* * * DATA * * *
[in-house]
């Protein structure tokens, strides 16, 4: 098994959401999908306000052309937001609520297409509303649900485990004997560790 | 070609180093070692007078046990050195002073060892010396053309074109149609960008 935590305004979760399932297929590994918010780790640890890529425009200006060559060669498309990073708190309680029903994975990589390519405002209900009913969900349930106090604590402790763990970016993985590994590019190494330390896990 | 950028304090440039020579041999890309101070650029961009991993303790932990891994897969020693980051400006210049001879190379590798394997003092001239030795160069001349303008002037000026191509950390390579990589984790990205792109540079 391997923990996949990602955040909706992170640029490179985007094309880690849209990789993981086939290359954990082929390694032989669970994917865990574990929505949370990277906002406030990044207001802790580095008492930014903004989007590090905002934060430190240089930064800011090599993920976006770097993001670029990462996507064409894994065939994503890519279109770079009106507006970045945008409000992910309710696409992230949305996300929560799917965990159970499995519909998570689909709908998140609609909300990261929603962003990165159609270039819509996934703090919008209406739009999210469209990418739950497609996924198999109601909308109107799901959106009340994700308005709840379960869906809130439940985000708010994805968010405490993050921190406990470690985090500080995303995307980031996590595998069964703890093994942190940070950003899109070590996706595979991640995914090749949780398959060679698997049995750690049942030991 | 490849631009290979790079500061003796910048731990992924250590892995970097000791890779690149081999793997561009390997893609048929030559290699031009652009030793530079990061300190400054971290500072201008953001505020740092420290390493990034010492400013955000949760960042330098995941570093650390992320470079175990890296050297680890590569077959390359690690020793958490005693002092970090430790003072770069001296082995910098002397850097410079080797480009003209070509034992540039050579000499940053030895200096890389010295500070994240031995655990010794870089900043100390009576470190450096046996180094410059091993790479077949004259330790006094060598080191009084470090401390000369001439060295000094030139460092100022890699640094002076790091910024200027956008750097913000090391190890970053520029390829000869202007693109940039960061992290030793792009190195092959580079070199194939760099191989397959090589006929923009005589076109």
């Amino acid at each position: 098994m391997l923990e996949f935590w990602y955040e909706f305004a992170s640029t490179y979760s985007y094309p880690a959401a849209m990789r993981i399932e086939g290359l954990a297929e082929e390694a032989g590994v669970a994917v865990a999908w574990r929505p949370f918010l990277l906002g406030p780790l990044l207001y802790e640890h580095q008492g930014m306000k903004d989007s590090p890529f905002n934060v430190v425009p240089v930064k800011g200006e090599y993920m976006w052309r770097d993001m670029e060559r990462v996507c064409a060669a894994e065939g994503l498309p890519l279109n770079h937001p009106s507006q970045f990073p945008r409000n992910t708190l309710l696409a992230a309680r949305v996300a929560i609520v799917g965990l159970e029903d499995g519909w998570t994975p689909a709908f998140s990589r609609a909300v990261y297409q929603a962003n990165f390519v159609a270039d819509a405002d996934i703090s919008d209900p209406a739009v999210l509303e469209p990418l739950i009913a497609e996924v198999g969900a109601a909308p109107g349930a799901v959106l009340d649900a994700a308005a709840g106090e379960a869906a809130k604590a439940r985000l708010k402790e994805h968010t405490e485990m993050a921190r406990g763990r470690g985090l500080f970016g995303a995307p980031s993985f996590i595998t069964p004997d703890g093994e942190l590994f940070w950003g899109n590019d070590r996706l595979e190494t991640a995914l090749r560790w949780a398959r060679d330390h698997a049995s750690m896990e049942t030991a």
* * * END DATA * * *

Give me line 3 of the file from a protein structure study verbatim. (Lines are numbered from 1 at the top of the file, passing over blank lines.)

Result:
């Amino acid at each position: 098994m391997l923990e996949f935590w990602y955040e909706f305004a992170s640029t490179y979760s985007y094309p880690a959401a849209m990789r993981i399932e086939g290359l954990a297929e082929e390694a032989g590994v669970a994917v865990a999908w574990r929505p949370f918010l990277l906002g406030p780790l990044l207001y802790e640890h580095q008492g930014m306000k903004d989007s590090p890529f905002n934060v430190v425009p240089v930064k800011g200006e090599y993920m976006w052309r770097d993001m670029e060559r990462v996507c064409a060669a894994e065939g994503l498309p890519l279109n770079h937001p009106s507006q970045f990073p945008r409000n992910t708190l309710l696409a992230a309680r949305v996300a929560i609520v799917g965990l159970e029903d499995g519909w998570t994975p689909a709908f998140s990589r609609a909300v990261y297409q929603a962003n990165f390519v159609a270039d819509a405002d996934i703090s919008d209900p209406a739009v999210l509303e469209p990418l739950i009913a497609e996924v198999g969900a109601a909308p109107g349930a799901v959106l009340d649900a994700a308005a709840g106090e379960a869906a809130k604590a439940r985000l708010k402790e994805h968010t405490e485990m993050a921190r406990g763990r470690g985090l500080f970016g995303a995307p980031s993985f996590i595998t069964p004997d703890g093994e942190l590994f940070w950003g899109n590019d070590r996706l595979e190494t991640a995914l090749r560790w949780a398959r060679d330390h698997a049995s750690m896990e049942t030991a």